I work in genomics, so I thought it was time to geek out this week.
The words are taken from the reference human genome annotations in UniProt; I wanted to use the same font as the UniProt logo, but I couldn’t find it, so I went with a similar Bauhaus-style font that had a serendipitous name (and was free): Monoglyceride, by Tepid Monkey Fonts.
Instead of limiting the cloud to the presently confirmed 20,272 genes, I used all 69,049 annotations (which still, BTW, covers less than 7% of the genome). You can see both data sets here; the difference between them is not dramatic, except that the unreviewed set contains the words “fragment” over 1000 times more often.
The annotation contains 505,128 “words” (any combination of contiguous letters is considered a word, punctuation and numbers are removed), and 14,689 unique words. The frequency is very unequally distributed: the top two words, “protein” and “fragment”, take up almost 16% of the total words, while words that appear only once (we call them “hapax legomena” in text mining) are 40% of the number of unique words. (I made some histograms, but they’re not that interesting to look at; maybe I was just unsuccessful at figuring out a way to communicate the distribution clearly.)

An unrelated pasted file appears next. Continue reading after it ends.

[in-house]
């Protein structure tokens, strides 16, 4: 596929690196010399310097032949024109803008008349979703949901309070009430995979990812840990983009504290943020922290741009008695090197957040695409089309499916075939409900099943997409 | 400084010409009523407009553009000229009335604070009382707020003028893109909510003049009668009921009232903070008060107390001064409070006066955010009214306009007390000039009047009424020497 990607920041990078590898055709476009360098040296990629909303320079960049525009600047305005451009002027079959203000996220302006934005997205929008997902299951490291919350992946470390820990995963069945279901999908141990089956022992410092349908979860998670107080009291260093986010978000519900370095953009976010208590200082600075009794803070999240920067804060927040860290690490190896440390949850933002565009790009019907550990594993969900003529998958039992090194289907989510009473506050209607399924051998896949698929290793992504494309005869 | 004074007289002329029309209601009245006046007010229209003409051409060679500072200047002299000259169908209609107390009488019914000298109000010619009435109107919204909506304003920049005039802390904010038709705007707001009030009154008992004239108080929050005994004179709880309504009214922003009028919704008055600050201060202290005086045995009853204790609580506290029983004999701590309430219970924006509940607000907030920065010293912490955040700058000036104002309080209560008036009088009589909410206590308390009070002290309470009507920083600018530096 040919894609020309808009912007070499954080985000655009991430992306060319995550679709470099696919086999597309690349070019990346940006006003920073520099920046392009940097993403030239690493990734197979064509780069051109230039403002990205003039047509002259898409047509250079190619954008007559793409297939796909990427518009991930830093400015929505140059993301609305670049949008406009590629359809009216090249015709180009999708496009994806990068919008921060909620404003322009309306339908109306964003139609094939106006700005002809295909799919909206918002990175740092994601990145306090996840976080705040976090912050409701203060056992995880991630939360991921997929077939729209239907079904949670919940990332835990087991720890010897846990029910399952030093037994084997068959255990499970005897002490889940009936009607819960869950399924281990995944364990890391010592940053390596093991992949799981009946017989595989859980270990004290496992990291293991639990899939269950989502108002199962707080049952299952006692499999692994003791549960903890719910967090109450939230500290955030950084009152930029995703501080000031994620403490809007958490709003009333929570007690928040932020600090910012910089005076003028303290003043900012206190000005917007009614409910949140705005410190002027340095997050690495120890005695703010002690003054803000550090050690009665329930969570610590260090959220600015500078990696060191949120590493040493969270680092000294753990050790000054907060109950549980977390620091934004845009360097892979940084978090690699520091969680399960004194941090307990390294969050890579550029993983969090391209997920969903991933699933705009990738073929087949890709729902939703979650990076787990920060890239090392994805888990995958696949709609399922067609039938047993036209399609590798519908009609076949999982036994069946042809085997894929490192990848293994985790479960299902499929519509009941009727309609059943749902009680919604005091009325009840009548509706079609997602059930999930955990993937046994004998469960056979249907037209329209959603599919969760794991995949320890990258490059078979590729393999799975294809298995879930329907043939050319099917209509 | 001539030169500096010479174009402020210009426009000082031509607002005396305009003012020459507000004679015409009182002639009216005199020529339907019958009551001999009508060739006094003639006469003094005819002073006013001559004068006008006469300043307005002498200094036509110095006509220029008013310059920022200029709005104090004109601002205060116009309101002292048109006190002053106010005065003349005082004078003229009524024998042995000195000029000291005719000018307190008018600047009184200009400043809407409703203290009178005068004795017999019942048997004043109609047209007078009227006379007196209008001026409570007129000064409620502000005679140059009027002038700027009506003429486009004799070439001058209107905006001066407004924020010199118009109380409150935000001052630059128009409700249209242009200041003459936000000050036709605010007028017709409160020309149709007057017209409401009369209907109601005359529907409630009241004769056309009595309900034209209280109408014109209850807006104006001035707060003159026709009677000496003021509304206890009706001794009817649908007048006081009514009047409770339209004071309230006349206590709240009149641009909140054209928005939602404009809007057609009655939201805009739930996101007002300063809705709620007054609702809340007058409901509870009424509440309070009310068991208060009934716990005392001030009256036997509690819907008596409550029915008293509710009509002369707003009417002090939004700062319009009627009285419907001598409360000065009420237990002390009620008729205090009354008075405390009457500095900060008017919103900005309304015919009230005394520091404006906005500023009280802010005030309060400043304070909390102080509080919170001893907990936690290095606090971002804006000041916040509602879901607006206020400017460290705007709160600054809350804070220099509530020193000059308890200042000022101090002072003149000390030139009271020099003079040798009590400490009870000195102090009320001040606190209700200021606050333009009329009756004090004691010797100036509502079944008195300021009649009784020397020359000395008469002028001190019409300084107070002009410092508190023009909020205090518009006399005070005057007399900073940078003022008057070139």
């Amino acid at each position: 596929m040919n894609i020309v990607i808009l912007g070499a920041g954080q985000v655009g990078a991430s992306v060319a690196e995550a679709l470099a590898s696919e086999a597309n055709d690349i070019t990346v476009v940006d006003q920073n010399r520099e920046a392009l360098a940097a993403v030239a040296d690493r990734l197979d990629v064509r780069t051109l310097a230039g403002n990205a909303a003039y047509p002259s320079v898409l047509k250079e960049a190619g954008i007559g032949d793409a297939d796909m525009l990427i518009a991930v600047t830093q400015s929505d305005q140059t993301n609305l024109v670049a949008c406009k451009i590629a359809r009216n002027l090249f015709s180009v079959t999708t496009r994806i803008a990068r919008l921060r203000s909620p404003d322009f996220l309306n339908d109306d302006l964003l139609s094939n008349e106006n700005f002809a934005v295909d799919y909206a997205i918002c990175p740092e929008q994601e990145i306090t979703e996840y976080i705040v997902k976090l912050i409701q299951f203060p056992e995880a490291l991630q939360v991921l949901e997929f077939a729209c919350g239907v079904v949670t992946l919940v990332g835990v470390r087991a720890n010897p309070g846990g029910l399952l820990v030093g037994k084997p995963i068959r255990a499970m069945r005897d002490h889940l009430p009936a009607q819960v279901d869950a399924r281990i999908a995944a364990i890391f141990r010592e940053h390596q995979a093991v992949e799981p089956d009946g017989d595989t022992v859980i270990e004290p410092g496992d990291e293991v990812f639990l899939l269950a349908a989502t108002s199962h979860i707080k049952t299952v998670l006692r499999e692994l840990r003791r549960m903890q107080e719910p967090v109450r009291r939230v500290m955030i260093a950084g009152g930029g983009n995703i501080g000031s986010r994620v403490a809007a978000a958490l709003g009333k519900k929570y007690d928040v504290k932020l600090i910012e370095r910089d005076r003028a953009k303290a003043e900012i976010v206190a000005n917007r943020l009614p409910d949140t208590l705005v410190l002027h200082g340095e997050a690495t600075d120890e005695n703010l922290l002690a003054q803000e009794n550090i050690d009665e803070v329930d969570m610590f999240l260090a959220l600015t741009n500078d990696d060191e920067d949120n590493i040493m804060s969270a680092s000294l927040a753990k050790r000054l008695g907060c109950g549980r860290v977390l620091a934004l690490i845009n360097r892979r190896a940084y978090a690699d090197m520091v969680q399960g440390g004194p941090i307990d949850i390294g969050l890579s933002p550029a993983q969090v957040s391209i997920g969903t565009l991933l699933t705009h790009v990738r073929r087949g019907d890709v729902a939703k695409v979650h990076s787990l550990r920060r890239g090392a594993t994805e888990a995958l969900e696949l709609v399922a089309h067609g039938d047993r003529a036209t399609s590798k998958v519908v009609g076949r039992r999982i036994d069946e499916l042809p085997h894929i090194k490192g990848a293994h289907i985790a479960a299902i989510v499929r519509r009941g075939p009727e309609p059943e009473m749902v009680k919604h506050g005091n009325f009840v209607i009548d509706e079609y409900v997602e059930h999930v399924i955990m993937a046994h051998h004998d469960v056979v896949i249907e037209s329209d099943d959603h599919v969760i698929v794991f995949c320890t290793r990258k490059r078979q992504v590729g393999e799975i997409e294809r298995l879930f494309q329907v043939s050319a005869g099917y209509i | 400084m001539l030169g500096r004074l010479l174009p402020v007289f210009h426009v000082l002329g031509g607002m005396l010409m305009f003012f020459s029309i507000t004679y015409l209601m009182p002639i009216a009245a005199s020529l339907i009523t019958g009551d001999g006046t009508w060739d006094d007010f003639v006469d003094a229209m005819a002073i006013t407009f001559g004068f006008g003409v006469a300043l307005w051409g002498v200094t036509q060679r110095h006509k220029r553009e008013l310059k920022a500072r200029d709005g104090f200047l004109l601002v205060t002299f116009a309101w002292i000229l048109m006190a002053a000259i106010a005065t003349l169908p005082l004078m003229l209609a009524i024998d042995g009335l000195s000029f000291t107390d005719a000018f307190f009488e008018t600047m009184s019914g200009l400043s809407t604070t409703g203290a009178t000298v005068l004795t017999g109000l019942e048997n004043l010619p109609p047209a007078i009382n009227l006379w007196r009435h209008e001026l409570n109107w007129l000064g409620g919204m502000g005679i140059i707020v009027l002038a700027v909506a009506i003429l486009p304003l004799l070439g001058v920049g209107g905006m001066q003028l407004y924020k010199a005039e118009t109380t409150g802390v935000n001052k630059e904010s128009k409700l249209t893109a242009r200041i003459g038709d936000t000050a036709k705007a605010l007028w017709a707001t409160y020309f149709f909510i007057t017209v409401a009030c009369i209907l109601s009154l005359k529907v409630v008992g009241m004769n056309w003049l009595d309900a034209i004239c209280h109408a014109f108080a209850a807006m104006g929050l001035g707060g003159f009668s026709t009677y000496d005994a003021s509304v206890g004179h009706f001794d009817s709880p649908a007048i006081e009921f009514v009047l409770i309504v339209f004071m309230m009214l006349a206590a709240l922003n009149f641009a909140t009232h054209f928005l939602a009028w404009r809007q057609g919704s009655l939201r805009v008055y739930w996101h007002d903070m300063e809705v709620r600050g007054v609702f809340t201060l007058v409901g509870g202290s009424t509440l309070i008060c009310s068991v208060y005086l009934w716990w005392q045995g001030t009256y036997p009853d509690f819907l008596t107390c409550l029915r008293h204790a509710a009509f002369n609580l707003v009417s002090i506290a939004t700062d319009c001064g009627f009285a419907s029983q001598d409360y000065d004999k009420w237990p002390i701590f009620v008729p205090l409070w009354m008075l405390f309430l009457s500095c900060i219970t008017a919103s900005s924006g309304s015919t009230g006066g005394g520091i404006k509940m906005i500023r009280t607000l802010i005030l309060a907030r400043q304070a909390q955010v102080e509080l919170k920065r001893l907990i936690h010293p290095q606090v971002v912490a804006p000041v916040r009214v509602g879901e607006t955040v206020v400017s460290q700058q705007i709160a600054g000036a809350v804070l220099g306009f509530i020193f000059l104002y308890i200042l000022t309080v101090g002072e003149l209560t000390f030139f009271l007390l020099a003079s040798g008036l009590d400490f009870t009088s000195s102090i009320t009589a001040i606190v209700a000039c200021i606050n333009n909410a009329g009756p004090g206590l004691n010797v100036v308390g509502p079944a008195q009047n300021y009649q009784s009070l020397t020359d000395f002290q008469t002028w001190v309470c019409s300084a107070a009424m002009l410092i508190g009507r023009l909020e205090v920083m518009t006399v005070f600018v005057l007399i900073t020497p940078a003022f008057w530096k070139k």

Among the hapaxes are the following words, which I picked out for no other reason than they caught my eye as incongruous in some way:
My favourite one is “haponin.” Now when someone asks me, “Hey, man, what’s haponin?” I can respond, “It’s a protein similar to Human Leukemia Differentiation Factor but without nuclease activity.”